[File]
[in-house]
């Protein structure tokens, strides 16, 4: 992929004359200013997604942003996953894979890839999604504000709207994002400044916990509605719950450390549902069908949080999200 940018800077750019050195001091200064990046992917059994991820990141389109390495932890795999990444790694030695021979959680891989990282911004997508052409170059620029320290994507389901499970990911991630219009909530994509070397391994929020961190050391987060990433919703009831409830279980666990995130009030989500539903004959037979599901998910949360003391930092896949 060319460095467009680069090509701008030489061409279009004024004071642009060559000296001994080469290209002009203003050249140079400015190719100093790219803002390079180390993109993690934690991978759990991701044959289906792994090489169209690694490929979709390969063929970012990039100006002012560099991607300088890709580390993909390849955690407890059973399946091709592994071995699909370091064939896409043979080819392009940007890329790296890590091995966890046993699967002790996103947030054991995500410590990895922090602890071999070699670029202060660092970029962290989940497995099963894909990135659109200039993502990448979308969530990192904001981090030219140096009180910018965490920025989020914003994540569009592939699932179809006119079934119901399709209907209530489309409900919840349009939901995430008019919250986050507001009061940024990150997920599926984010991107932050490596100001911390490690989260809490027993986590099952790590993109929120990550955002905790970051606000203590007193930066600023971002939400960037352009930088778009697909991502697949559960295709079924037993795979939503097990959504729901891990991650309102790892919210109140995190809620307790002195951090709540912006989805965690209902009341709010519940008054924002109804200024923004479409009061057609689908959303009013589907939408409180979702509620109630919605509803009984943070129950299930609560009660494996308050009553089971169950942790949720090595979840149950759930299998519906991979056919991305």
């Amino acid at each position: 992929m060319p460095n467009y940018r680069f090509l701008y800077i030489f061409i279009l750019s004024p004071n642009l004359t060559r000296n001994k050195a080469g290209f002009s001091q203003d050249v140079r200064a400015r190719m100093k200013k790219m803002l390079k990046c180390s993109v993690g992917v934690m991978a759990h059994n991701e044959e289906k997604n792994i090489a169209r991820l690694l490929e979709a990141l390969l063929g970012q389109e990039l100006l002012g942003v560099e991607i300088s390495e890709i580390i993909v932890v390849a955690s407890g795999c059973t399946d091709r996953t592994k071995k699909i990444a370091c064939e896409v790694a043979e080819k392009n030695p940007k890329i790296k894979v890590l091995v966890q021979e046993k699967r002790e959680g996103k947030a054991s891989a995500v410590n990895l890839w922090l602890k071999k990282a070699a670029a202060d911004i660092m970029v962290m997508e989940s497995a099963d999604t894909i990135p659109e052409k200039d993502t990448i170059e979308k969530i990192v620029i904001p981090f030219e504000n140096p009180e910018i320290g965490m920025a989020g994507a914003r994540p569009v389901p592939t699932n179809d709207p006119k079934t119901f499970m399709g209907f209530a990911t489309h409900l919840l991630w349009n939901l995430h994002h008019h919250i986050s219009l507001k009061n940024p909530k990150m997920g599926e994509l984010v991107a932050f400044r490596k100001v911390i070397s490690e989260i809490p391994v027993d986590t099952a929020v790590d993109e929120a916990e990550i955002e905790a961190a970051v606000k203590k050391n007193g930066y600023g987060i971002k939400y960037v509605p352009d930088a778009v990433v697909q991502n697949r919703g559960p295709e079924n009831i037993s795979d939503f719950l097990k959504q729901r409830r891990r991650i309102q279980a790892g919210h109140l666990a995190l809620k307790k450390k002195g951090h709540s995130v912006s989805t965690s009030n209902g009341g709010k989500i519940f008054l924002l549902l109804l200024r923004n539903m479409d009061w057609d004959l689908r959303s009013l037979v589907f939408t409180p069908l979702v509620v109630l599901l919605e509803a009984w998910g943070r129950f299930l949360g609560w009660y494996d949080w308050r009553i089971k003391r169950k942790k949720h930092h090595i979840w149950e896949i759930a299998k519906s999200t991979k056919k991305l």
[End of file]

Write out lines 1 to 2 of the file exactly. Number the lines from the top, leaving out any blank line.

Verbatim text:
[in-house]
């Protein structure tokens, strides 16, 4: 992929004359200013997604942003996953894979890839999604504000709207994002400044916990509605719950450390549902069908949080999200 940018800077750019050195001091200064990046992917059994991820990141389109390495932890795999990444790694030695021979959680891989990282911004997508052409170059620029320290994507389901499970990911991630219009909530994509070397391994929020961190050391987060990433919703009831409830279980666990995130009030989500539903004959037979599901998910949360003391930092896949 060319460095467009680069090509701008030489061409279009004024004071642009060559000296001994080469290209002009203003050249140079400015190719100093790219803002390079180390993109993690934690991978759990991701044959289906792994090489169209690694490929979709390969063929970012990039100006002012560099991607300088890709580390993909390849955690407890059973399946091709592994071995699909370091064939896409043979080819392009940007890329790296890590091995966890046993699967002790996103947030054991995500410590990895922090602890071999070699670029202060660092970029962290989940497995099963894909990135659109200039993502990448979308969530990192904001981090030219140096009180910018965490920025989020914003994540569009592939699932179809006119079934119901399709209907209530489309409900919840349009939901995430008019919250986050507001009061940024990150997920599926984010991107932050490596100001911390490690989260809490027993986590099952790590993109929120990550955002905790970051606000203590007193930066600023971002939400960037352009930088778009697909991502697949559960295709079924037993795979939503097990959504729901891990991650309102790892919210109140995190809620307790002195951090709540912006989805965690209902009341709010519940008054924002109804200024923004479409009061057609689908959303009013589907939408409180979702509620109630919605509803009984943070129950299930609560009660494996308050009553089971169950942790949720090595979840149950759930299998519906991979056919991305």